Dutch zoo breeds own jellyfish

September 29, 2007

Marine biologists at a Dutch zoo say they have succeeded in the difficult task of breeding jellyfish in captivity.

Max Janse, head of the marine area inside Burgers' Zoo, said adult jellyfish have a very short lifespan and are almost impossible to import.

Breeding jellyfish is also very difficult. The process developed at the zoo involves a series of breeding tanks for different stages of the life cycle. Janse said creating a real ocean environment is also crucial.

The jellyfish start out as small polyps, then change into red larvae and finally become small transparent jellyfish.

"When you keep jellyfish you have to keep 'reading' the animals," he told Radio Netherlands. "You also have to have a lot of patience and be willing to continually adapt your strategy."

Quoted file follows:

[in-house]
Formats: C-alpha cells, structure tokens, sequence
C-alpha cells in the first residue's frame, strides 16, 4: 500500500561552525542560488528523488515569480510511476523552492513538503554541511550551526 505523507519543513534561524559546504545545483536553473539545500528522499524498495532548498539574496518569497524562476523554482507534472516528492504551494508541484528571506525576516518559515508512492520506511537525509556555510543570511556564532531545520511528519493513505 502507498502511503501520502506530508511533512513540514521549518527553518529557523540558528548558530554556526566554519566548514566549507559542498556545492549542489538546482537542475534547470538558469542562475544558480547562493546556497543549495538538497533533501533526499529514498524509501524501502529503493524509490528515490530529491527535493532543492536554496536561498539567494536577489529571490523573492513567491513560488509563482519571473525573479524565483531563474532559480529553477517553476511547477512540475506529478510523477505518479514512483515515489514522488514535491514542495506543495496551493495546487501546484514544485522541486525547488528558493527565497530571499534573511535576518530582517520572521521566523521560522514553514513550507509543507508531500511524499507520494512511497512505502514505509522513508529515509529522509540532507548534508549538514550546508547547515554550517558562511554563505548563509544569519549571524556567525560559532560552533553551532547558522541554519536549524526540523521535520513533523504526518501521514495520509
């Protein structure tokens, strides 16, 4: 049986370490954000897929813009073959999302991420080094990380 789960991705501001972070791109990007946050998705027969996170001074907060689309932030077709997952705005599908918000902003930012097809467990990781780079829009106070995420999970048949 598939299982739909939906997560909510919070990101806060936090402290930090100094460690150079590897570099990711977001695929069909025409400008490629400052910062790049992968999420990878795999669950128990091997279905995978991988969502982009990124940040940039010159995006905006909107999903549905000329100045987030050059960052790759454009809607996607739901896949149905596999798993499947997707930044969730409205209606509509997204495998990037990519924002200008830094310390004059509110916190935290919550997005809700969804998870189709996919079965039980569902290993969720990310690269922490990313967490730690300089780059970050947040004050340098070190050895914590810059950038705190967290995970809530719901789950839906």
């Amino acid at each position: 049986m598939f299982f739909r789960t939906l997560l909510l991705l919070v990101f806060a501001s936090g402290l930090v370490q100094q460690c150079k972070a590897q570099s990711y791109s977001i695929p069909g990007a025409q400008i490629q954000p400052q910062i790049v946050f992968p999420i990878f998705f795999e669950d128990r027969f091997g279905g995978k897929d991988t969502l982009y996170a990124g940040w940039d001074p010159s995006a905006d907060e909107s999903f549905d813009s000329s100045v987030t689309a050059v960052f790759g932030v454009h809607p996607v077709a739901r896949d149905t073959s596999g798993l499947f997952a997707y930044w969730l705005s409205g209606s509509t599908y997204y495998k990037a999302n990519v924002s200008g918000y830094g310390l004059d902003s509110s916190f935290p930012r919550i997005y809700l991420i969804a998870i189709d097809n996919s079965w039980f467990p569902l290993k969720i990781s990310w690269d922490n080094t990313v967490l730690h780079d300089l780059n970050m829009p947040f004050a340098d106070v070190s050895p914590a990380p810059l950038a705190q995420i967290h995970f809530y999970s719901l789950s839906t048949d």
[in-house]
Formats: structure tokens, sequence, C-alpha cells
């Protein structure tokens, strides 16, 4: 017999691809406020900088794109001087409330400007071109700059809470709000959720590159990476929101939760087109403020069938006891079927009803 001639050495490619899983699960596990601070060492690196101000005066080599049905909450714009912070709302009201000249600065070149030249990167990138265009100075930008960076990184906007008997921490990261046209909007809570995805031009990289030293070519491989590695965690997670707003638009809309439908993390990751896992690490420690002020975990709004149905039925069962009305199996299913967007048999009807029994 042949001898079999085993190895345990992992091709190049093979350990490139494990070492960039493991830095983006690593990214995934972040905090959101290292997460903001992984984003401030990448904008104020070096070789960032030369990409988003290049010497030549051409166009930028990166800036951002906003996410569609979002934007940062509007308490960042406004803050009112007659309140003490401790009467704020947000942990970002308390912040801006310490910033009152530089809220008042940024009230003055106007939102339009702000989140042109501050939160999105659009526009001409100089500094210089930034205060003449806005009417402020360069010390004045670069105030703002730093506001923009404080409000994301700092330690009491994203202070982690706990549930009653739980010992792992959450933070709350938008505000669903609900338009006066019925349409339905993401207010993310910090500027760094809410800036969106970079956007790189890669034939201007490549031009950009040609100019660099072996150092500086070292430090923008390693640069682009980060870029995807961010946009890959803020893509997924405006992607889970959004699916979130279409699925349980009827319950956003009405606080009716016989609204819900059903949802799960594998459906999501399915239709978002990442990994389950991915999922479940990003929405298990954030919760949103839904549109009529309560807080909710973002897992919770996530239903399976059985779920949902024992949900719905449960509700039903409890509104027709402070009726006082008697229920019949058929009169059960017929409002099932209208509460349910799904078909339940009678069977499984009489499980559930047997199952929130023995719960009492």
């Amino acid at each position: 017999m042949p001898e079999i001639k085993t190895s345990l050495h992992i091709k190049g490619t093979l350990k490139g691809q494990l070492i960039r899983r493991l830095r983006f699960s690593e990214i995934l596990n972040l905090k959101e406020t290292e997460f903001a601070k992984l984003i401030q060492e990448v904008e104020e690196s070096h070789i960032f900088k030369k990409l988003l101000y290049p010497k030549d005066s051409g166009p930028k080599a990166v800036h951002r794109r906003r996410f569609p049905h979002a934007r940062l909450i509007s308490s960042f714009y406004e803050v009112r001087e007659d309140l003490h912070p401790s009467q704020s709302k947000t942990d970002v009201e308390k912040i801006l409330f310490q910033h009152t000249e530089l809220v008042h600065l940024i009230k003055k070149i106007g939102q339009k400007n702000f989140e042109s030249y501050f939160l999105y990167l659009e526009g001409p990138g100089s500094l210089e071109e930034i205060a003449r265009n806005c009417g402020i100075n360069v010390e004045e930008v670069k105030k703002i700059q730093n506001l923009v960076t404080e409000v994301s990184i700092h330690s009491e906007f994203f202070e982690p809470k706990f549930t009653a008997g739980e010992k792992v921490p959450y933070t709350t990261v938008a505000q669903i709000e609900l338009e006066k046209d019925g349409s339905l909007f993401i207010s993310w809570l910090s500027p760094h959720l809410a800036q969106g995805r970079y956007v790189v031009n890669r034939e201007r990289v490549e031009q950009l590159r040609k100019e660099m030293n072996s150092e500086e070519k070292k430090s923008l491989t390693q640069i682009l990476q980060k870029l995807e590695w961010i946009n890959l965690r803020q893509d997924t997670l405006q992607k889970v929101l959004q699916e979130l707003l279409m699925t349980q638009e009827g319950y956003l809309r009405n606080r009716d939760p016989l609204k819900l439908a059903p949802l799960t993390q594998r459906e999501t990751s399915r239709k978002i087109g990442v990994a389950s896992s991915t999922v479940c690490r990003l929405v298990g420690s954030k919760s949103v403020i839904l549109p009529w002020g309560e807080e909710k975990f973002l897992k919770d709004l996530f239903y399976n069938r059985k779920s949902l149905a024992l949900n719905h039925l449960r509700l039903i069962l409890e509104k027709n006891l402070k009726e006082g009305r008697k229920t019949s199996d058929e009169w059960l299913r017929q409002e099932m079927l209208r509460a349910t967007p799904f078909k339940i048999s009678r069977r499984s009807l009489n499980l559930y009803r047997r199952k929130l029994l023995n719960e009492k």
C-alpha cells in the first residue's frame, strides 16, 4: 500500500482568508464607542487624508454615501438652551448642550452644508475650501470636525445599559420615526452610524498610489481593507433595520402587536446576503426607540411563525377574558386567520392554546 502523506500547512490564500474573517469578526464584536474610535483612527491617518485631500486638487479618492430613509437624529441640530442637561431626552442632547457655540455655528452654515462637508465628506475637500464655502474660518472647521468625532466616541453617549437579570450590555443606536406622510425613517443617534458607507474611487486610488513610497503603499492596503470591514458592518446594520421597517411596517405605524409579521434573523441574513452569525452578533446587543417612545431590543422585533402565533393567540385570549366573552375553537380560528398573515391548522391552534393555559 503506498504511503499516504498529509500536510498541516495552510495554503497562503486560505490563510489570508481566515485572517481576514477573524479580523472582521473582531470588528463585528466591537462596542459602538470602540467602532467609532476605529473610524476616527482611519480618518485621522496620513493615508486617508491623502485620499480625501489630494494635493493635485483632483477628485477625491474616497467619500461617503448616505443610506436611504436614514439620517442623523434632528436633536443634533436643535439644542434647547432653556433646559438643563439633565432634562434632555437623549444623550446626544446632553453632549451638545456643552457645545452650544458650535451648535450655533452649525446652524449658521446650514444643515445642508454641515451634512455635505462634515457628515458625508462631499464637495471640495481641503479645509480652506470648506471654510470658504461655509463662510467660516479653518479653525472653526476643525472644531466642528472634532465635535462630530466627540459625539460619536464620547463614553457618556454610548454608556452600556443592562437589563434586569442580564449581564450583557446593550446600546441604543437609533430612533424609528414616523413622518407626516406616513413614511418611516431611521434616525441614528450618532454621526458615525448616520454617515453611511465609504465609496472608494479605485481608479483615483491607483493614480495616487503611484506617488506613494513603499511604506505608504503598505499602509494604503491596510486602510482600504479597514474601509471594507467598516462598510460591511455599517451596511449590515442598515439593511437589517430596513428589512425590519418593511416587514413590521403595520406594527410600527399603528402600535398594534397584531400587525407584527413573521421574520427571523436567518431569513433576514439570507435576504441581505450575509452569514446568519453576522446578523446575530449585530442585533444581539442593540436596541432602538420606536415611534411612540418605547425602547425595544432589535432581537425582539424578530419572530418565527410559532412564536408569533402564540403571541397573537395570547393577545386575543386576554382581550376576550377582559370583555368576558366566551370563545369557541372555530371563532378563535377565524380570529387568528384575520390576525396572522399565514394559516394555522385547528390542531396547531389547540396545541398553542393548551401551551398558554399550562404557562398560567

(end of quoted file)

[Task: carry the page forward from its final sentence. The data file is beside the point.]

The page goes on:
Copyright 2007 by United Press International

Related Stories

Recommended for you

'Material universe' yields surprising new particle

November 25, 2015

An international team of researchers has predicted the existence of a new type of particle called the type-II Weyl fermion in metallic materials. When subjected to a magnetic field, the materials containing the particle act ...

CERN collides heavy nuclei at new record high energy

November 25, 2015

The world's most powerful accelerator, the 27 km long Large Hadron Collider (LHC) operating at CERN in Geneva established collisions between lead nuclei, this morning, at the highest energies ever. The LHC has been colliding ...

Study suggests fish can experience 'emotional fever'

November 25, 2015

(Phys.org)—A small team of researchers from the U.K. and Spain has found via lab study that at least one type of fish is capable of experiencing 'emotional fever,' which suggests it may qualify as a sentient being. In their ...


Please sign in to add a comment. Registration is free, and takes less than a minute. Read more

Click here to reset your password.
Sign in to get notified via email when new comments are made.